The Jakarta Post
A recent global analysis of forest loss published in Science magazine found that deforestation in Indonesia had doubled between the 2000-2003 period and the 2011-2012 period.
This study contradicted official Indonesian data released by the Forestry Ministry, which said that the rate of deforestation had been cut in half during the same period.
An article published in The Jakarta Post on Nov. 19, 2013 entitled 'Google maps should be used to challenge official' accused the Forestry Ministry of not being transparent about its methods used to calculate deforestation.
This article failed to report on the progress that the Forestry Ministry has achieved in making information on deforestation available to the public and sharing its methodology.
For the past three years, deforestation has received considerable national press coverage in Indonesia. According to Forestry Ministry data, the year 2013 began with encouraging news about the deforestation rate in Indonesia, which declined from over 1 million hectares per year between 2000 and 2003 to around 0.45 million hectares between 2011 and 2012.
In early November, a paper published by Hansen et al. (2013) in Science included a global deforestation map.
The paper stated that deforestation in Indonesia had doubled from around 1 million hectares per year between 2000 and 2003 to around 2 million hectares per year between 2011 and 2012.
The methodology applied by the Forestry Ministry is available to the public. One can find it in most publications or statistic books published by the ministry.
It conducts a deforestation assessment every three years in which the annual deforestation data is the average of the three-year changes. Deforestation maps are then released by the ministry based on the interpretation of medium spatial resolution (30-m pixel) Landsat 5 and 7 imagery.
The deforestation maps are also published online and updated from time to time on webgis.dephut.go.id. When this article was being written, however, the website was inaccessible. But we previously accessed this website on numerous occasions.
The Forestry Ministry can also release raw data on land cover changes upon request. This shows that the government has taken some very important steps to achieve greater transparency.
Therefore, one should not dismiss these positive efforts initiated by the ministry.
Regarding the difference between the rate of deforestation presented by Hansen et al. (2013) and the official data from the Forestry Ministry, it occurred mainly because the two studies adopted different definitions of forest and forest change.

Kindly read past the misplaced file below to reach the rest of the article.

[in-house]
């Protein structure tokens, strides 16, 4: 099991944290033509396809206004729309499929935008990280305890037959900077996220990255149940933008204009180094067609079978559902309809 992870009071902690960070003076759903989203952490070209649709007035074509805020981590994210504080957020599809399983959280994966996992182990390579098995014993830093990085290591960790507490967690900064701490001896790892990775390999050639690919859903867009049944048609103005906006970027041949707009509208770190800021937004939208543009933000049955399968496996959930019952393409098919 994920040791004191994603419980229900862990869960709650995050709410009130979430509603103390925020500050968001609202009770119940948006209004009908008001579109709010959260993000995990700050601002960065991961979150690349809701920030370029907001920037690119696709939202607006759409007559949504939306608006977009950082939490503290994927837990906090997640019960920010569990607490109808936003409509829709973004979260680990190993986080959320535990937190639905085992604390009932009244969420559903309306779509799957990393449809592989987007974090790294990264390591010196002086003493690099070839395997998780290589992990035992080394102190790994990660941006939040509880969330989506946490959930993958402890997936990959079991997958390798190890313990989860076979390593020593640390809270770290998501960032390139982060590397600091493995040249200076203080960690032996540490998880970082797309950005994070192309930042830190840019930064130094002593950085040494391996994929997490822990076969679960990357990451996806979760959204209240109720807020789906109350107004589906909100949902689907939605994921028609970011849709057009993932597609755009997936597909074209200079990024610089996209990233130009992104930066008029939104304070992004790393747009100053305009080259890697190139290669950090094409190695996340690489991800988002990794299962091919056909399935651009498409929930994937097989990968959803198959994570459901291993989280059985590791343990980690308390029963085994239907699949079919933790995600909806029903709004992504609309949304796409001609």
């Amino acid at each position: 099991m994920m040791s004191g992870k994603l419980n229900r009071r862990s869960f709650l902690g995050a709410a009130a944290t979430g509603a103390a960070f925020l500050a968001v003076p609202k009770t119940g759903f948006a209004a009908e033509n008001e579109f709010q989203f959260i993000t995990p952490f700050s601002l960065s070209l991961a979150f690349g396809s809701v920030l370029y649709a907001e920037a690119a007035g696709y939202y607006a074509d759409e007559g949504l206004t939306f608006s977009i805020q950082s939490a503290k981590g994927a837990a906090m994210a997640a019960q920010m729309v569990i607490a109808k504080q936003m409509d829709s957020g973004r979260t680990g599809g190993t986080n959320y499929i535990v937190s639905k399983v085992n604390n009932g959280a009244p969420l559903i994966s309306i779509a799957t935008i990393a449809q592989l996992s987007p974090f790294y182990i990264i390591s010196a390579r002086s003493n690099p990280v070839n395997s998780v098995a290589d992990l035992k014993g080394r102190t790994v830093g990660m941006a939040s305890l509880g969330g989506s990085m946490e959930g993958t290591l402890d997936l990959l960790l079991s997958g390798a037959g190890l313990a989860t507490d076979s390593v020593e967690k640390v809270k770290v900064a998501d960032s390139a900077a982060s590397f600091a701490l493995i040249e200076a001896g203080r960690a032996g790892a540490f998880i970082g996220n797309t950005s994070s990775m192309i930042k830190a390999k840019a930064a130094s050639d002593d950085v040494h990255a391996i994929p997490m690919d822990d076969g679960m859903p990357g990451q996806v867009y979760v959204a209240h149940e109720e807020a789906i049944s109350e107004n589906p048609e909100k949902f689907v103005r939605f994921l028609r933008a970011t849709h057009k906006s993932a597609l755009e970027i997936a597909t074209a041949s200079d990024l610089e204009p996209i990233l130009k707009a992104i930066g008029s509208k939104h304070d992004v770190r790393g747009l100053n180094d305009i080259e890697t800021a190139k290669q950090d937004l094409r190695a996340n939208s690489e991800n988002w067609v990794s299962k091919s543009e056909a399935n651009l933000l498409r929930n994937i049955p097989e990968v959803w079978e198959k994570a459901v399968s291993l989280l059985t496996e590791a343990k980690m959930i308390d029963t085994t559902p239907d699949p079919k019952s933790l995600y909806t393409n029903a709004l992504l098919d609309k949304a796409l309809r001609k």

A quick visual comparison between the maps produced by the Forestry Ministry and Hansen et al. (2003) show a significant underestimation of forest cover extent in the Forestry Ministry's map.
Many forest covers included in the map of Hansen et al. (2013) are not captured as forests in the Forestry Ministry's map.
Additionally, most areas where forest change (both gain and loss) occur are in areas classified as non-forests, therefore, they are not under the authority of the Forestry Ministry.
Non-forest areas, known as areas for other use (APL) are currently under the authority of local governments and the Land Agency.
These are some preliminary observations that can be enhanced when Hansen et al. develop their raw data available for further detailed spatial analysis.
Certainly, the accuracy and robustness of the methodology adopted by the Forestry Ministry can be improved. It could provide an enormous service to Indonesia by making its deforestation monitoring annual, by providing data for all forest areas and making digital deforestation maps available online in a timely manner.
We disagree with suggestion that Indonesia should rely on Google for its forest monitoring (the Hansen et al. data is available through Google Maps).
Indonesia should not depend on a private sector tool to map its forest resources and customary land rights. These tasks are too important to be 'outsourced' to a company.
Instead, the Forestry Ministry should improve its forest monitoring as we have recommended.
We should, however, recognize the important role of independent assessments to quality-check Indonesia's official data.
Robust and transparent official deforestation data is a powerful tool for good forest management.
In Brazil, where deforestation in the Amazon region has declined 70 percent, deforestation data is made available to the public every year, a strong example of good governance of vast forest frontiers.
Indonesia is on track to robust and transparent deforestation monitoring. Let's hope that it continues to progress toward the goal of reduced deforestation.
The writers work for the Earth Innovation Institute.
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